BSM’s Pauly notices a need to reinforce new standards
Each summer the two indoor ice sheets at St. Louis Park Recreation Center remain busy through the warmest months of the year and the outdoor ROC rink serves several purposes, including dryland hockey training.
Benilde-St. Margaret’s boys hockey teams joined with Fortis Academy for its summer training camp, open to those entering seventh through 12th grades. This year was no different for the hockey camps, despite the arena being shut down earlier this spring and summer.
In an attempt to mitigate the spread of COVID-19, guidelines for sports were put in place across the state with special precautions for hockey. Participants were asked to arrive just 15 minutes before a scheduled ice-time, as close to fully dressed as possible with sticks and skates in hand. No sharing water bottles, no unnecessary contact and no spitting.
The varsity scrimmages included teams from St. Thomas, Lakeville South, and Centennial July 17-18 and were streamed by MNHockey.tv. JV programs scrimmaged at Braemar Arena in Edina at the same time.
BSM coach Ken Pauly summed up the summer to this point saying: “I’ve never been on the ice less and worked harder. From an administrative and logistically perspective it has been challenging. Normally, we wouldn’t care what time kids get to the rink or who they were with or any of that stuff but now we have training pods, specific spaces in the lockeroom for everything and we’ve found out is that it [safely returning to hockey] can be done but we have to be diligent. Everyone has to be hyper-sensitive and hyper-vigilant to keep your guards up off-ice. Usually, it is the opposite to be laser-focused on the ice.”
Pauly said the most frustrating piece of this comes from not knowing what you don’t know. “We have the kids doing the right stuff and they need to figure out how to do it the right way but everyone isn’t enforcing to the same standard,” he said as schools have been consistent but private entrepreneurs aren’t held to the same standards. The BSM program hired two more people to make policies that are followed in the locker room and another shooting temperatures when they come in.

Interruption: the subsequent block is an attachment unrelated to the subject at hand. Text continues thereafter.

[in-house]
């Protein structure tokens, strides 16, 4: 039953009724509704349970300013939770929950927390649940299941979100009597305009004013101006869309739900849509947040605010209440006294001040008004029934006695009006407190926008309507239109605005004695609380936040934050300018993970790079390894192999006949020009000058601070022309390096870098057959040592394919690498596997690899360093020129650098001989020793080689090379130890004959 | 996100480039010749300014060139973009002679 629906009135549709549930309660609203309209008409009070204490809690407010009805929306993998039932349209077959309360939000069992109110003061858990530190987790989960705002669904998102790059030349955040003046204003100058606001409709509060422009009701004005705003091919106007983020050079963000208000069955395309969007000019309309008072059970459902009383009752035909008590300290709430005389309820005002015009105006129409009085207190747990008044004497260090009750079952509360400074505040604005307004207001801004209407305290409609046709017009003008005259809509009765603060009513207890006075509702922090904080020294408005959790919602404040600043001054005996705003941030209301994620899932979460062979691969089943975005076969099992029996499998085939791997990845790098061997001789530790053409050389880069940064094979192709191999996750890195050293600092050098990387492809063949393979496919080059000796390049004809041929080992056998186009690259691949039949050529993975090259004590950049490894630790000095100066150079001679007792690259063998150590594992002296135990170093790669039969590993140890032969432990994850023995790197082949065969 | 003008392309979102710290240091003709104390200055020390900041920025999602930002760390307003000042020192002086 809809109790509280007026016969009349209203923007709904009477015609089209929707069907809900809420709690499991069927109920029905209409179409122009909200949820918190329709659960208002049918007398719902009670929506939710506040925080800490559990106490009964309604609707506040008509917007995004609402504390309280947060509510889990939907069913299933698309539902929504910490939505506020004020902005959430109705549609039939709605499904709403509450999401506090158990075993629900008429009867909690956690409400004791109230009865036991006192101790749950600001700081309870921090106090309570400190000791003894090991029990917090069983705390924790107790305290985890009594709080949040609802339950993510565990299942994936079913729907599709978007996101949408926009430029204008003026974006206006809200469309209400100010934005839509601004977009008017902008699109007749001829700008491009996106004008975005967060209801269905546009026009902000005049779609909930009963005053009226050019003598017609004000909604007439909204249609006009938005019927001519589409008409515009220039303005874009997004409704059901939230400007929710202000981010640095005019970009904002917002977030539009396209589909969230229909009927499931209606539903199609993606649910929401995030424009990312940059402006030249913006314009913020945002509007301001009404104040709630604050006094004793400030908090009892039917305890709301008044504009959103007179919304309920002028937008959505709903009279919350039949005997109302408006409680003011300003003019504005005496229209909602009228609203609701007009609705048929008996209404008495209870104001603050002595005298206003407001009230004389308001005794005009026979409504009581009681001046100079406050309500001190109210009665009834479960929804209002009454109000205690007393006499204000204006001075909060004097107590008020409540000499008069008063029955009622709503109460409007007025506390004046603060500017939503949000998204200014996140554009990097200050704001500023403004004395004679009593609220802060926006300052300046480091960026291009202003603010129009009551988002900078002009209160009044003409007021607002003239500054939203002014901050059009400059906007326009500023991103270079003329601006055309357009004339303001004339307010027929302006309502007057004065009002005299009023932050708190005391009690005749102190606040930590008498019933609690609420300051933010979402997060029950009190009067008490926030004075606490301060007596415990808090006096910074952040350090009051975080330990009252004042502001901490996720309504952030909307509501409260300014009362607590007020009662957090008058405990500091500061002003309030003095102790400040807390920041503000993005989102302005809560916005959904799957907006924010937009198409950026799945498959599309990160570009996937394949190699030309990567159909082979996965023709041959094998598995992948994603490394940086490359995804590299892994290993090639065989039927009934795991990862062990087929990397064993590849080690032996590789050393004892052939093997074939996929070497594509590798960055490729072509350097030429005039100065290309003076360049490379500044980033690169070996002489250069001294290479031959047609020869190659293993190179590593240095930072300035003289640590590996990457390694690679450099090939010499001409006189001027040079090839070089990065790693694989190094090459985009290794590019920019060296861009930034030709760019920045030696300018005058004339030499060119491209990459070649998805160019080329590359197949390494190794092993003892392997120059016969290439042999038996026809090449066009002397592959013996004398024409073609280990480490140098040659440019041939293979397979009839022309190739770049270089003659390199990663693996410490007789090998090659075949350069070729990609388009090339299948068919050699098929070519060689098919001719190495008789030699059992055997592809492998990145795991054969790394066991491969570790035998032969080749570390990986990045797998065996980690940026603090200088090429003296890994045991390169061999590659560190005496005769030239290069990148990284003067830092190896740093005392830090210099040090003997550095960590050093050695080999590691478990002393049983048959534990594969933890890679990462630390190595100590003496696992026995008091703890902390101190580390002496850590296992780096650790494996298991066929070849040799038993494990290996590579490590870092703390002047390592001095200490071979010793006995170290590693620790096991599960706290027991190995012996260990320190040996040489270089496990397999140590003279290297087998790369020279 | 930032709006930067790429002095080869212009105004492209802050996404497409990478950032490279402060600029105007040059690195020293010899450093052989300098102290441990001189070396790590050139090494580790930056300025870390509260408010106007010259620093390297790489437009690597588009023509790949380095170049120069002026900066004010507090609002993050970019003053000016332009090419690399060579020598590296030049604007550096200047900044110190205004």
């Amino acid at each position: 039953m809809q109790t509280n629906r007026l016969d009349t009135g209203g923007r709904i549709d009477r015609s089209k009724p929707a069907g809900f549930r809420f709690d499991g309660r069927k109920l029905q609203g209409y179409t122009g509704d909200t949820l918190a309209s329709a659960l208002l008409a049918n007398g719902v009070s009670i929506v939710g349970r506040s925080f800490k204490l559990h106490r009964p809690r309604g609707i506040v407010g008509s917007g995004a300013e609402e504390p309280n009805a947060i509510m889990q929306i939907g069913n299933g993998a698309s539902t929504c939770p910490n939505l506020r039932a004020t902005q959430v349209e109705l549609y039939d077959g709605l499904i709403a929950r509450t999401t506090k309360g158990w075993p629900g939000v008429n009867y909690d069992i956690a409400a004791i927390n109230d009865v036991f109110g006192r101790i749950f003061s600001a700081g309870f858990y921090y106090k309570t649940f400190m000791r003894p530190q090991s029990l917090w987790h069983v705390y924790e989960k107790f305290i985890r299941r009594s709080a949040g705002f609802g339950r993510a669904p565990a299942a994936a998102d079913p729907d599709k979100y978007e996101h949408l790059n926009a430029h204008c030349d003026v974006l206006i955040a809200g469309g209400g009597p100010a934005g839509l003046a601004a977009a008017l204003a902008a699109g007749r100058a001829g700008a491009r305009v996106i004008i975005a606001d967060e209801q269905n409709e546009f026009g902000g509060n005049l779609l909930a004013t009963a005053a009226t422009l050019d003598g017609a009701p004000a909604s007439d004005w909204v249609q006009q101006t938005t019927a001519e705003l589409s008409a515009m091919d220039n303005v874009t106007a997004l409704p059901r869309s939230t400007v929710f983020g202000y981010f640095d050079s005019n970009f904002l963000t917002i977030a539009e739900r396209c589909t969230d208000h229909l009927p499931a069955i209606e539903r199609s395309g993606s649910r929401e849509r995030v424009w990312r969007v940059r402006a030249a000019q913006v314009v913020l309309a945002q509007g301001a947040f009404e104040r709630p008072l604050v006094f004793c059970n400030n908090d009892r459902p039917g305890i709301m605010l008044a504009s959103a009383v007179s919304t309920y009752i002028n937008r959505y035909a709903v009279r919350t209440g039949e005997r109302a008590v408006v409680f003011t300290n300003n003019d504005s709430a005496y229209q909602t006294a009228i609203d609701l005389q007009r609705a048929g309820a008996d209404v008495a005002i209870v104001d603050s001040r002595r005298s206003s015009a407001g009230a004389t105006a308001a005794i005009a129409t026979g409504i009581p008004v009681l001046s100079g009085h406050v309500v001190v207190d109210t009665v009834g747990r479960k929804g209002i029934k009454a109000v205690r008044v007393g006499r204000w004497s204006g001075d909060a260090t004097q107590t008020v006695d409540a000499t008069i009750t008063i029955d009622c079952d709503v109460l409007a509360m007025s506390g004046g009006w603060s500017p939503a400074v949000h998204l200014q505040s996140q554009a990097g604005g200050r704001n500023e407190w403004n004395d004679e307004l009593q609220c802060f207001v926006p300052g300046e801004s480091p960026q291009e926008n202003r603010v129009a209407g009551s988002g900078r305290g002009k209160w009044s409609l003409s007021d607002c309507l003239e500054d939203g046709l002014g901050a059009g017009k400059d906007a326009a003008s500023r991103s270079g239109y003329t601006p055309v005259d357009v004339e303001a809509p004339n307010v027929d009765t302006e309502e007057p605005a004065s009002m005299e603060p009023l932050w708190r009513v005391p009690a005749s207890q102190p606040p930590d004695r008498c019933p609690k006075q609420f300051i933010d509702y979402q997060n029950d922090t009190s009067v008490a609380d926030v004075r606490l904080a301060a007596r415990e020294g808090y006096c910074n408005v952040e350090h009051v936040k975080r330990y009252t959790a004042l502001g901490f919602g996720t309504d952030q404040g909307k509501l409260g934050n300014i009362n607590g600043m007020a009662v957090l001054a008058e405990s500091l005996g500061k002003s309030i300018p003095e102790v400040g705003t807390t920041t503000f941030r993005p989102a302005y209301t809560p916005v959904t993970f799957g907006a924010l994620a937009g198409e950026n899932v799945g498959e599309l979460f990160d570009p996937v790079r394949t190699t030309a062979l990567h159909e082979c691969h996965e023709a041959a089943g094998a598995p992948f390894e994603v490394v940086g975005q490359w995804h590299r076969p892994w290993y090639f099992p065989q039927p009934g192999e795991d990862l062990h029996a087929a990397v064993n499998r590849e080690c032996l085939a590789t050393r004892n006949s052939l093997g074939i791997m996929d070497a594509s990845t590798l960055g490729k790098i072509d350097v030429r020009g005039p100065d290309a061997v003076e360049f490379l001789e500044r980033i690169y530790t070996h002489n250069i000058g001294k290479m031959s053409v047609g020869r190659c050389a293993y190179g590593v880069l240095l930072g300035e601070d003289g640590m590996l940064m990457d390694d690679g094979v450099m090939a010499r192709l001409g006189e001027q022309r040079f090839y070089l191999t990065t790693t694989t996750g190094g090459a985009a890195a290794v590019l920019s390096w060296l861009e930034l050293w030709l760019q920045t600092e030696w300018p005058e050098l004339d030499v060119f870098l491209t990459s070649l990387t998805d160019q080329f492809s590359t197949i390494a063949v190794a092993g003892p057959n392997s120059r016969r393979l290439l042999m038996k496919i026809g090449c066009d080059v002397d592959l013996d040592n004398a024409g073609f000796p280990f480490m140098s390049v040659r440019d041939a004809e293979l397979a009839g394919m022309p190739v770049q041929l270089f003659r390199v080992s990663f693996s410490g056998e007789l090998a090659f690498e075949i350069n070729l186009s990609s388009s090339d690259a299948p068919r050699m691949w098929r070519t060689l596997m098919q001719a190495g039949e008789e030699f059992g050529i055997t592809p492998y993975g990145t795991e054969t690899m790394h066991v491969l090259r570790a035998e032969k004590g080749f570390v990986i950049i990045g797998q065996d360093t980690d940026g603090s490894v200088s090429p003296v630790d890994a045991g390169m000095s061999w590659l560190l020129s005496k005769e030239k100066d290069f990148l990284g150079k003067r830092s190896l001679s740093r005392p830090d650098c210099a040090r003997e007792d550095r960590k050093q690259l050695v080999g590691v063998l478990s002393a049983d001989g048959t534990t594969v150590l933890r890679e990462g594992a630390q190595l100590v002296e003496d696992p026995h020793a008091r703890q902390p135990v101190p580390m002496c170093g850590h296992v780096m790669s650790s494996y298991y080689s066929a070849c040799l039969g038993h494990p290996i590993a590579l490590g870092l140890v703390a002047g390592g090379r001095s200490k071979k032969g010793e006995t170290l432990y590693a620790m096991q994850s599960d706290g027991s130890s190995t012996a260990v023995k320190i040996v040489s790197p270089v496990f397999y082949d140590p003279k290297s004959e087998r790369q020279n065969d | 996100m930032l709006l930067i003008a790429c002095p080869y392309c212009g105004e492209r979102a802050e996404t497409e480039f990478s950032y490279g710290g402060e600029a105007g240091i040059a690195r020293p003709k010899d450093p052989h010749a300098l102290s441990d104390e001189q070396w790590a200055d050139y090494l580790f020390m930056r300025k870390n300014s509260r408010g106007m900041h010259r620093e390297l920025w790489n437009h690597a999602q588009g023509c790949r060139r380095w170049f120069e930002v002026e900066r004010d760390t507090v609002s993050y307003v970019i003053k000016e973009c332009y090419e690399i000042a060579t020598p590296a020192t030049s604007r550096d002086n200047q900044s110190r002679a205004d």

“If we do everything right but kids get something from somewhere else, it affects what we are doing,” Pauly said after six players picked up COVID-19 from a football camp, preventing those six players from participating in the STP program.
Pauly saw the discrepancies in procedures first hand at the weekend scrimmages at the rec center. “If we are going to have a hockey season people are going to have to pull their head out and figure it out,” he said. “We stay vigilant with our kids, coming in half-dressed, sign-in, and at the right time. We didn’t do well on the ice but I’m more concerned about the health and procedures right now. We see teams come in 45 minutes before a game in T-shirts and shorts warming up in the hallways like they are not supposed to do. We’re going old-school where you show up 15 minutes before.
“It can be done but the challenge for coaches is they have to understand if they don’t want to do it, they need to have someone else do it for them who will – locker room administrators. We have to step-up and understand their role as a coach has to change a little bit.”
In 36 hours of in-person camp, no skaters tested positive among the 150-200 campers.
For camp, they used four locker rooms with no more than 10 people inside at once. “What we told them was to spread out and if you count nine in the room, you leave and we saw some teams with 15 bags in the locker room,” he said. “If we want to play this winter, the powers that be need to see the numbers go in the right direction.”
Pauly said campers and parents have been great about adjusting to the new guidelines over the previous three weeks. “People are hungry to get the kids out to do something and we get it,” Pauly said as the senior leadership for the Red Knights helped alleviate the pressure and stress on the staff. “Our seniors have taken this to heart and helped enforce standards to get the type of training we needed to see and so we feel really good about where we are at as a team. No matter how good your team is, if you don’t have good leadership you aren’t going far and we have good leaders in this group who have never missed a beat with the training.”
One of those leaders was second-year captain James Callahan who was an assistant captain in 2019-20. “He couldn’t play during Friday’s scrimmage so he was going around the locker rooms making sure the guys were ready to go and helped show the younger guys what we are trying to do with the blackboard on the bench, which is tremendous to see.”